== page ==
Things were just as heated outside the courthouse. Labor unions and Democrats, angry with Republican Gov. Scott Walker and the Republican legislature, started recall campaigns against state senators in an effort to flip the state Senate to the Democrats. They succeeded in qualifying six recalls for the state ballot. Republicans, not to be outdone, qualified two recall elections against Democrats for the following week.
The time leading up to the August 2011 recall election saw its share of voting controversies. A group affiliated with the conservative Koch brothers, Americans for Prosperity, sent absentee ballot applications to Democratic areas asking recipients to send in their requests for absentee ballots two days after the election was to be held. The requests were to be mailed to a post office box shared with other conservative organizations. Liberal blogs and groups publicized the mailing as an effort at voter suppression; an AFP spokesman called it a “typo” and added, “I’m sure the liberals will try to make a mountain out of a molehill in an attempt to distract voters’ attention from the issues.”
Results from the recall elections began to roll in shortly after 8 p.m. on Aug. 11, when the Wisconsin polls closed. Control of the state Senate hung on the race in Senate District 8, pitching incumbent Republican Alberta Darling against Democratic State Representative Sandy Pasch. For much of the night, the election results did not move. Pasch had a small lead over Darling, but 10 of 11 precincts from Kathy Nickolaus’ Waukesha County had not yet reported, and 12 of 51 Milwaukee precincts, typically a Democratic Party stronghold, had not reported either.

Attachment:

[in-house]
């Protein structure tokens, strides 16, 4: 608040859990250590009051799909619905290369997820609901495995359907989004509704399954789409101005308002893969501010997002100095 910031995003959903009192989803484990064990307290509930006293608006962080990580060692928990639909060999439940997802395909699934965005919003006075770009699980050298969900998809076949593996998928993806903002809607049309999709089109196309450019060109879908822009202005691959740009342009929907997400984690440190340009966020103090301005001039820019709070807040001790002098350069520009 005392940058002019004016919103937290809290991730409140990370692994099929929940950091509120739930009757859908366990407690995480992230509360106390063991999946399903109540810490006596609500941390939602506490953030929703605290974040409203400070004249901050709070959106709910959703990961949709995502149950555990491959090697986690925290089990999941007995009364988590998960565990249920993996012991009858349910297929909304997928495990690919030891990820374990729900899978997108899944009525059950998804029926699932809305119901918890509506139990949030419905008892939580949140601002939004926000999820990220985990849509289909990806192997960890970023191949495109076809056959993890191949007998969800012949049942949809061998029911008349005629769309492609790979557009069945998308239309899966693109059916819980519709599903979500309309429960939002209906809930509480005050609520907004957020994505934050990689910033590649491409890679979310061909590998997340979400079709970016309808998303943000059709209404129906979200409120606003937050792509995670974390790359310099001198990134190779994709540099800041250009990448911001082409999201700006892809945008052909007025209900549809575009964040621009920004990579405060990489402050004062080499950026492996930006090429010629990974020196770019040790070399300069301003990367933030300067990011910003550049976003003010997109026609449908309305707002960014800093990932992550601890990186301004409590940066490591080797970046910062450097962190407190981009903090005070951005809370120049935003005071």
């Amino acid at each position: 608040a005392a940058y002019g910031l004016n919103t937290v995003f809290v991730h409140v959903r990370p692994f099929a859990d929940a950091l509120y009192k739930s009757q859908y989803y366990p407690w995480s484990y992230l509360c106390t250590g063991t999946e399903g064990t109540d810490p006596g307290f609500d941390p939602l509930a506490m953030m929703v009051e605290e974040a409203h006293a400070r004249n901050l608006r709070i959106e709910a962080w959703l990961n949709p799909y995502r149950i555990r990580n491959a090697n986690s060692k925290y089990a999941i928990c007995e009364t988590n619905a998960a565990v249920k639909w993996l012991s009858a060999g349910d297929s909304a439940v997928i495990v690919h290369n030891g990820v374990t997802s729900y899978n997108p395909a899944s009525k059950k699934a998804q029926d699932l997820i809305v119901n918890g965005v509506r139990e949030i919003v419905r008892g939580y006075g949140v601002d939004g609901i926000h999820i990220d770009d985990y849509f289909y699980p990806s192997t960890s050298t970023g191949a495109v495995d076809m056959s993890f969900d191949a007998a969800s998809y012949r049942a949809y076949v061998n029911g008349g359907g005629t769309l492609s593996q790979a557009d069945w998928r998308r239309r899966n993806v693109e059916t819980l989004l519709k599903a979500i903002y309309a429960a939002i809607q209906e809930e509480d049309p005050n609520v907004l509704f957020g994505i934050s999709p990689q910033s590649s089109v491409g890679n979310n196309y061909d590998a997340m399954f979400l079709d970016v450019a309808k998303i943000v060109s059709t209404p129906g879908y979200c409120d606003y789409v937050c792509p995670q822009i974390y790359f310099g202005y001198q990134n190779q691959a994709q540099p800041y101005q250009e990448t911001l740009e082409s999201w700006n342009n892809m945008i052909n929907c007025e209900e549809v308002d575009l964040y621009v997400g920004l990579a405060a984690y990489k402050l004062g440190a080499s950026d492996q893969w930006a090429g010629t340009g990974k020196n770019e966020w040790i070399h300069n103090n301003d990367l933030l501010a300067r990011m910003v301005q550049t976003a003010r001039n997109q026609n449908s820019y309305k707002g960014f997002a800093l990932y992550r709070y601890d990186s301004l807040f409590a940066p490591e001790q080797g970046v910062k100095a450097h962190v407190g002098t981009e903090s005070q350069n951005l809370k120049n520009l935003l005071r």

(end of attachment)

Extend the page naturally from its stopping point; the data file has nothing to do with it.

But the Twitterverse wasn’t going to wait for results; it soon lit up with conspiracy theories. From the left, Twitter messages sporting the #wirecall hashtag were quick to accuse Nickolaus of criminally interfering with the election outcomes. “Kathy Nickolaus should be jailed for vote tampering and voter intimidation by proxy.” “Waukesha County Clerk Kathy Nickolaus is either THE most incompetent clerk or a lying cheat!” “Will state of #WI get out their pitchforks&torches if Kathy Nickolaus rigs ANOTHER election?” “#WTF Is up with Waukesha county #WI I SMELL A ROTTEN FISH ! #Wiunion #Wirecall #FRAUD ! FIRE KATHY N NOW !”
The paranoia spread beyond Twitter. After Nickolaus reported most of Waukesha’s numbers, putting Darling comfortably over the top, a state Democratic Party official told the news media, “We believe there’s dirty tricks afoot.” The state chair released this statement on the party’s website: “The race to determine control of the Wisconsin Senate has fallen in the hands of the Waukesha County clerk, who has already distinguished herself as incompetent, if not worse. She is once more tampering with the results of a consequential election and in the next hours we will determine our next course of action. For now, Wisconsin should know that a dark cloud hangs over these important results.”